Events

"Rocks from Space: Be Grateful and a Little Afraid"

Conel Alexander

April 27, 2017
Neighborhood Lecture Series
Conel Alexander

Our Broad Branch Road Spring 2017 Neighborhood Lecture Series continues with Conel M. O'D. Alexander, a staff scientist at DTM.  Alexander will present, "Rocks from Space: Be Grateful and a Little Afraid" at 6:30 p.m. on Thursday, April 27, 2017, in the Greenewalt Lecture Hall.

‘Rocks’ from space have had a profound influence on the evolution of Earth – from the giant impact that created the Moon, to the asteroids that killed off the dinosaurs and, more locally, created the Chesapeake Bay, to tiny grains that may have brought prebiotic molecules that helped kick start life on Earth. The rate at which the Earth has accreted material from space has decayed dramatically since it formed. Nevertheless, ignoring the occasional large ‘hiccup’, some 30-40 thousand tons of extraterrestrial material fall to Earth every year as meteorites and cosmic dust. This has been a boon to science, providing samples of other stars and Mars, helping to develop our picture of the timescales and conditions at the birth of our Solar System, and providing constraints for how the terrestrial planets formed. In this talk, Alexander will review where and how meteorites and cosmic dust are collected, and what they have taught us about the origin and early evolution of our Solar System.

Doors open at 6 p.m. Lecture Hall seating is first to come, first serve. Eventbrite tickets are not required, so please arrive early to reserve your seat. Eventbrite registration is encouraged to skip the sign-in process at the door.

Light refreshments will be available before the lecture at 6 p.m.

"The Ancient Lunar Dynamo: How To Resolve the Intensity and Duration Conundrums"

Sabine Stanley

April 27, 2017
DTM Weekly Seminar Series
Sabine Stanley

Sabine Stanley, a Bloomberg distinguished professor at Johns Hopkins University, will present a lecture titled "The Ancient Lunar Dynamo: How To Resolve the Intensity and Duration Conundrums" at 11 a.m. on Thursday, April 27, 2017, in the Greenewalt Lecture Hall as part of DTM's Weekly Seminar Series.

Stanley received her Ph.D. in geophysics from Harvard University in 2004. Her research involves understanding planetary interior processes and evolution. She focuses on planetary magnetic fields, dynamo theory, interior structure models and other geophysical methods to learn about the deep interiors of planets. 

Coffee, tea, and a light breakfast will be served before the lecture at 10:30 a.m.

"Recovering a Record of Asteroid Collisions in Marine Sediments"

Phillipp Heck

May 5, 2017
DTM Weekly Seminar Series
Philipp Heck

Philipp Heck, the Robert A. Pritzker Associate curator of meteoritics and polar studies at the Field Museum of Natural History, will give a talk titled "Recovering a Record of Asteroid Collisions in Marine Sediments" at 11 a.m on Thursday, May 5, 2017, in the Greenewalt Lecture Hall as part of DTM's Weekly Seminar Series.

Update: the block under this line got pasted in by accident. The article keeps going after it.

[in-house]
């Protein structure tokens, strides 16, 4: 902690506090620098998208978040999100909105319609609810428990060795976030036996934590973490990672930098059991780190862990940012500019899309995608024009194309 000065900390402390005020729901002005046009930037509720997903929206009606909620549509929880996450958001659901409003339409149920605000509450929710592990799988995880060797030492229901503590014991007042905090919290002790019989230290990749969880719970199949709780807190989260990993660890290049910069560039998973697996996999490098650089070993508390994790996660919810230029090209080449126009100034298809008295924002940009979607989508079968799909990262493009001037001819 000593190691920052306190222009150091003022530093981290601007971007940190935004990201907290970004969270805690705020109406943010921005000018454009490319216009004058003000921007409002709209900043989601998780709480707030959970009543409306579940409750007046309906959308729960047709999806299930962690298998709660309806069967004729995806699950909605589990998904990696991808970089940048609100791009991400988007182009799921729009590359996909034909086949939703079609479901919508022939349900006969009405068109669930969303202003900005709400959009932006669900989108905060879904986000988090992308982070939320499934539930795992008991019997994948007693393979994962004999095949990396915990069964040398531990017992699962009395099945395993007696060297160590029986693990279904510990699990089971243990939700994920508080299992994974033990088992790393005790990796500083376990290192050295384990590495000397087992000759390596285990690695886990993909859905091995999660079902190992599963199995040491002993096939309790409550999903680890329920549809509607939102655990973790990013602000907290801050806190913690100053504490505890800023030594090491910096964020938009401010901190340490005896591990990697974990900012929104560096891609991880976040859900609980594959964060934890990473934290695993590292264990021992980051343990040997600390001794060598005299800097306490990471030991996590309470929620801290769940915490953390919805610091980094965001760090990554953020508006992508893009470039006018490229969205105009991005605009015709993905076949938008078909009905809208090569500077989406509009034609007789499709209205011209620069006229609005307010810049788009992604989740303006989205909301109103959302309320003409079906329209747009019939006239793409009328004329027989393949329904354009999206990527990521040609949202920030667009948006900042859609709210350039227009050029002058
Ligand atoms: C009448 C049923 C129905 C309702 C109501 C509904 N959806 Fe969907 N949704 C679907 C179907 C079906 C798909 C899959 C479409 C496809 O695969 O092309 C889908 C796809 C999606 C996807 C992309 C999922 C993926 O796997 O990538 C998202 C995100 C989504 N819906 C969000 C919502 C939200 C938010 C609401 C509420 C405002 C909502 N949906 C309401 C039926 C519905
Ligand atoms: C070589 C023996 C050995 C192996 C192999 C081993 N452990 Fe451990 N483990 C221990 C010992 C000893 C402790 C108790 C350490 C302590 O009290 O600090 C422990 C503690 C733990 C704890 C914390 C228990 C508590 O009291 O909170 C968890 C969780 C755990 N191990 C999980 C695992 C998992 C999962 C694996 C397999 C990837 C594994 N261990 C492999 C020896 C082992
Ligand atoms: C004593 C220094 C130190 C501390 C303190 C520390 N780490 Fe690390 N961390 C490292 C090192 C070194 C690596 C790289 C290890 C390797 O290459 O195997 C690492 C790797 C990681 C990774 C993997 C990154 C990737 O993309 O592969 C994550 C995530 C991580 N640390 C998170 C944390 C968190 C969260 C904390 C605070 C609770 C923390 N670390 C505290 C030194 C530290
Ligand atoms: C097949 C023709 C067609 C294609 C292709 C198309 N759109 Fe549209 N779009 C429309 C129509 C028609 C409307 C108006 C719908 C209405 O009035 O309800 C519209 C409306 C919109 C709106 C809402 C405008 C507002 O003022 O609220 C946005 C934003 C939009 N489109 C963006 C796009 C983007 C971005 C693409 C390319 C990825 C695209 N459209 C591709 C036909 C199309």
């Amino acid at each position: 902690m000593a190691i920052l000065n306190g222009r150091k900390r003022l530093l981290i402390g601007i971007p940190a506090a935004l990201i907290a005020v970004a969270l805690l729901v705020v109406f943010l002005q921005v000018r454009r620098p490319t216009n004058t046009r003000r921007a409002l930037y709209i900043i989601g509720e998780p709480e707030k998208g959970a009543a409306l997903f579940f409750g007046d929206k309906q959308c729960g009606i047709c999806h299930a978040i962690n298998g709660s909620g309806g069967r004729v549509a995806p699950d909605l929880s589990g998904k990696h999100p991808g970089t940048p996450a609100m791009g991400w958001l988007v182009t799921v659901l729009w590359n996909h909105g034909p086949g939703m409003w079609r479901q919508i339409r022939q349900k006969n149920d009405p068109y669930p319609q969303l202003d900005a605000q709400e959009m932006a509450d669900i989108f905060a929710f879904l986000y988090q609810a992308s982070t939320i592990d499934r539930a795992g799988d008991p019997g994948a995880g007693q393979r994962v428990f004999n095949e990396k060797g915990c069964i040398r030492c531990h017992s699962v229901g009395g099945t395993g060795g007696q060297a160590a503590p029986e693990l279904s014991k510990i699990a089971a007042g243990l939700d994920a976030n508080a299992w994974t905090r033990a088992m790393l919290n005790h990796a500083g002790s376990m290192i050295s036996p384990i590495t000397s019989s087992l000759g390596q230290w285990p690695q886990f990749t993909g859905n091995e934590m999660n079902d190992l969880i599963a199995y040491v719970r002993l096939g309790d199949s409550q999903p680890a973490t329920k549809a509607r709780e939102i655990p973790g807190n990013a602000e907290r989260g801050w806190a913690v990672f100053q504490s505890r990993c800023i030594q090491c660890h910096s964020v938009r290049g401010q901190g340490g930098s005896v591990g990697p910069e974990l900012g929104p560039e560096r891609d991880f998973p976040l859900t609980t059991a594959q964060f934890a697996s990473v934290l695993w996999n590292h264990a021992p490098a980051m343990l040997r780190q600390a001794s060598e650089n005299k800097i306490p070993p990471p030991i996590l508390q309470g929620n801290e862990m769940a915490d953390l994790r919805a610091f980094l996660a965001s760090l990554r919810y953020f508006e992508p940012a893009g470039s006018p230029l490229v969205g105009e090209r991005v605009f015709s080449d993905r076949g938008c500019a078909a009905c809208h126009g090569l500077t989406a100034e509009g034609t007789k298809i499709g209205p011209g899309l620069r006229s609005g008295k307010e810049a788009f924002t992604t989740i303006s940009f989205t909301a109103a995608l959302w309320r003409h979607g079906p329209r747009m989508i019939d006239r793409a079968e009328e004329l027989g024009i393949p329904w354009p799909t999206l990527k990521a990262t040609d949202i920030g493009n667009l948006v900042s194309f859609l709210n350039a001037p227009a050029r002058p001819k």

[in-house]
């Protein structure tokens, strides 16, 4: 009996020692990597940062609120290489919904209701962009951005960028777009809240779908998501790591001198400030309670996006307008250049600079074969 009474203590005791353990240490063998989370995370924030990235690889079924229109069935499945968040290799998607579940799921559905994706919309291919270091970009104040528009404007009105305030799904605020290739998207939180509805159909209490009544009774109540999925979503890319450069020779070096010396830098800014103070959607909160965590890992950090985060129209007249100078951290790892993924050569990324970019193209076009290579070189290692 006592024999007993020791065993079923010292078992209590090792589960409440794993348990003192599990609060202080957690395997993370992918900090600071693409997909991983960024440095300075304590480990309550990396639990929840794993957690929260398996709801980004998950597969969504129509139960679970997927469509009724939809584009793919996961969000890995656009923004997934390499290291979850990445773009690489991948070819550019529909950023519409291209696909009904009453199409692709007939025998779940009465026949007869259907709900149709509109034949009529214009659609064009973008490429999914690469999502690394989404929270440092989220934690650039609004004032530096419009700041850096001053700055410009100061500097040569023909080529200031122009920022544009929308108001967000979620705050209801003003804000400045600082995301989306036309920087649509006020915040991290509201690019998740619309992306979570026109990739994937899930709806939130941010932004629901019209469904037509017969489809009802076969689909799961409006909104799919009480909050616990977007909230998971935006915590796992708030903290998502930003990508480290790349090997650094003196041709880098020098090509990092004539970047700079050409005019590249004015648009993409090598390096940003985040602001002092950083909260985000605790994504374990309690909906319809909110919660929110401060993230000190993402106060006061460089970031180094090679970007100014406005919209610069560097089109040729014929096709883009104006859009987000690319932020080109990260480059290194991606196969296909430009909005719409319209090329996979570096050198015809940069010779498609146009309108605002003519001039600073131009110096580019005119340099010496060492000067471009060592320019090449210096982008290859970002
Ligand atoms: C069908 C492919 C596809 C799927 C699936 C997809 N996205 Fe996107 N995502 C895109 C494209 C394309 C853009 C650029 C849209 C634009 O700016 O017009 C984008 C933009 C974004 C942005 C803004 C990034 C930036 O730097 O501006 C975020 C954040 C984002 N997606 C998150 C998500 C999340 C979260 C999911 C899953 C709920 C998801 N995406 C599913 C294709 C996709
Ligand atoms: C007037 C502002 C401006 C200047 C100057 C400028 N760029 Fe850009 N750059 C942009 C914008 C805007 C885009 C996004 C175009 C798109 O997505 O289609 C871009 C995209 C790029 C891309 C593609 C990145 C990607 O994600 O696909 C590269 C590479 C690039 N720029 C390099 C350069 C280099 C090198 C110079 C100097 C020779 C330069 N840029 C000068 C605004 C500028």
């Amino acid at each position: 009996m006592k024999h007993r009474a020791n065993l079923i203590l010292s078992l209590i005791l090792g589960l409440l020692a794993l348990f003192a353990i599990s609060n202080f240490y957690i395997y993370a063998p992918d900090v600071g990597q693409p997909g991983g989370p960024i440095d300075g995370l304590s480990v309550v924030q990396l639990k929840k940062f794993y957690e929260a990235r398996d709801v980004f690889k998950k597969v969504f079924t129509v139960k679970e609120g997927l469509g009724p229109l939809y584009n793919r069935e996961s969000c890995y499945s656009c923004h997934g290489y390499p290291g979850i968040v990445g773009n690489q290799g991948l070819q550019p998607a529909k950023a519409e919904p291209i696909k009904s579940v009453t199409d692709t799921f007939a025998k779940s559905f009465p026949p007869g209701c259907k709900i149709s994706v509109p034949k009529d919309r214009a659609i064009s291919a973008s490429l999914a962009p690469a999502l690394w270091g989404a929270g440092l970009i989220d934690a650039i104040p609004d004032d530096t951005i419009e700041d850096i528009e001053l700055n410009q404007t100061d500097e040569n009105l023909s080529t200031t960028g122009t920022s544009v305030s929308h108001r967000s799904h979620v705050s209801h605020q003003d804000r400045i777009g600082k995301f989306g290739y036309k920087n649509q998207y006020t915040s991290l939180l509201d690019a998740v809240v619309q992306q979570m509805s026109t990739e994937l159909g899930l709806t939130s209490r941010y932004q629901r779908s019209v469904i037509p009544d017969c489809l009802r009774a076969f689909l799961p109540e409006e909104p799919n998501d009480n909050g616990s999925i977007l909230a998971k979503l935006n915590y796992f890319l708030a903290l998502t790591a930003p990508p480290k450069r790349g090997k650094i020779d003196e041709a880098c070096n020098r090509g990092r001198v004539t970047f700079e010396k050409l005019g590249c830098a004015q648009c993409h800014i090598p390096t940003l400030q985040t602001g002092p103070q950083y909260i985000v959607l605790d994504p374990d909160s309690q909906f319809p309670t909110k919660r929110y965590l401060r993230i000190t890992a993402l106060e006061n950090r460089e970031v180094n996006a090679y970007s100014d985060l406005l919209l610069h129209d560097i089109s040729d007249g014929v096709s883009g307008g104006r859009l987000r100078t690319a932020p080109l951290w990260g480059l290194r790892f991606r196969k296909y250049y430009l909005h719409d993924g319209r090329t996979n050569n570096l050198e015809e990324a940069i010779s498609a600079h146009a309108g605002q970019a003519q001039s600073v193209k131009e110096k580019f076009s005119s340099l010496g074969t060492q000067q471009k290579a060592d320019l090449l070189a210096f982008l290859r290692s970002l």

Heck received his Ph.D. in geo- and cosmochemistry at ETH Zurich in Switzerland. As the curator in charge and head of the Robert A. Pritzker Center for Meteoritics and Polar Studies, Heck oversees the collection of meteorites, the largest meteorite collection housed at a private research institution. Other responsibilities include the curation of the gem, mineral, rock and economic geology collections.

Coffee, tea, and a light breakfast will be served before the lecture at 10:30 a.m.

Third Annual GL/DTM Poster Session

Poster Session

May 9, 2017
Annual Poster Session
DTM/GL

The 3rd Annual DTM/GL Poster Session* will take place at 3 p.m. on Tuesday, May 9, 2017, in the Tuve Dining Hall in which anyone on campus is invited to share recent results, crazy ideas, pictures, a video, or a demo of a recent invention. 

The annual poster session, planned this year by DTM postdocs Miki Nakajima and Erika Nesvold and Geophysical Laboratory postdoc Zachary Gaballe, aims to provide Carnegie postdocs, staff scientists, and admin a chance to see what others on campus have been working on. The hosts encourage participants to share ideas about anything related to the on-goings at BBR—data, models, publishing, building engineering, machining, electronics, microscopy, paying taxes, accounting, IT developments, lunch club innovations, etc.

Last year, the session was comprised of 42 original posters. Topics ranged from astronomy to material physics, drawing in more than 60 attendees. A buzz of excitement enveloped the room that afternoon, as participants and attendees mingled together going poster to poster to share their science with each other.

*This event is open to Carnegie personnel only.

Pages